Apart altogether from the considerations which I have outlined, there are difficulties of another order which stand in the way of bringing the present régime to an end. Supposing we were to denounce these Treaties, I understand that the mandated territory of Tanganyika would be precluded by the terms of the Mandate from bringing Imperial Preference into operation. The Mandate, fortunately or unfortunately—it is a matter of opinion—is a permanent one, and, although it can be altered at our request by the Council of the League of Nations, His Majesty's Government do not anticipate that situation arising just at present. At present Kenya, Uganda, and Tanganyika have a close Customs arrangement, including a unified Customs tariff, and if Kenya and Uganda introduced Imperial Preference this arrangement would be upset and the trade between these territories prejudiced. Moreover, I am informed that there would be rather large international obstacles in the way of bringing the present régime to an end.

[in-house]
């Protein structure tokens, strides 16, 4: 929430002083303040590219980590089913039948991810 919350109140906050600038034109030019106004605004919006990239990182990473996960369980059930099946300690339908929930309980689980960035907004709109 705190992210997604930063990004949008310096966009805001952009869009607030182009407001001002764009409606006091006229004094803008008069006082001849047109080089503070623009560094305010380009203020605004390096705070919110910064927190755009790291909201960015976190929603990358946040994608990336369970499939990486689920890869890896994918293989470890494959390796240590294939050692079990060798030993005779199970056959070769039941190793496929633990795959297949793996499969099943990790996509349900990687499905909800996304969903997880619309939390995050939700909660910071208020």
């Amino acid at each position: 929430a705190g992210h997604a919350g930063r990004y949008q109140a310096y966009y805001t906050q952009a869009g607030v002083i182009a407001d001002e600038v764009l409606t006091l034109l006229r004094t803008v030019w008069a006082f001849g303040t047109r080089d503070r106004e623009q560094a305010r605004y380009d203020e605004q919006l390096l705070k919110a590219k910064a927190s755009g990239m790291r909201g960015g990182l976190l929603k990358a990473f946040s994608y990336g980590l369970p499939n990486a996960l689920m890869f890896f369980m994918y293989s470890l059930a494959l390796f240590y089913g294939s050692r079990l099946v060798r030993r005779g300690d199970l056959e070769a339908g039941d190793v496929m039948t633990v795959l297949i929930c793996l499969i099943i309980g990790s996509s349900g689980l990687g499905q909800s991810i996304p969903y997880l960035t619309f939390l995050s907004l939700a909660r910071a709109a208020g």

Now I come to the second question which my noble friend asked me, whether the situation has been reviewed by any committee since 1928. From the point of view of the trade of this country, I should explain that so lately as 1920, ten years after the Treaty came into force, when the occasion arose for reviewing the position generally, the whole question of the advisability of retaining the existing régime in the Conventional area was very carefully considered by His Majesty's Government in consultation with trading and shipping interests in this country and with His Majesty's representatives in the Colonies concerned. Among the bodies consulted were the Association of the British Chambers of Commerce, the Federation of British Industries, and the Chamber of Shipping. The general consensus of opinion at that time was that the existing position should be maintained. I anticipate my noble friend's objection. I do not at all intend to imply that they would necessarily be of the same opinion now as circumstances have changed.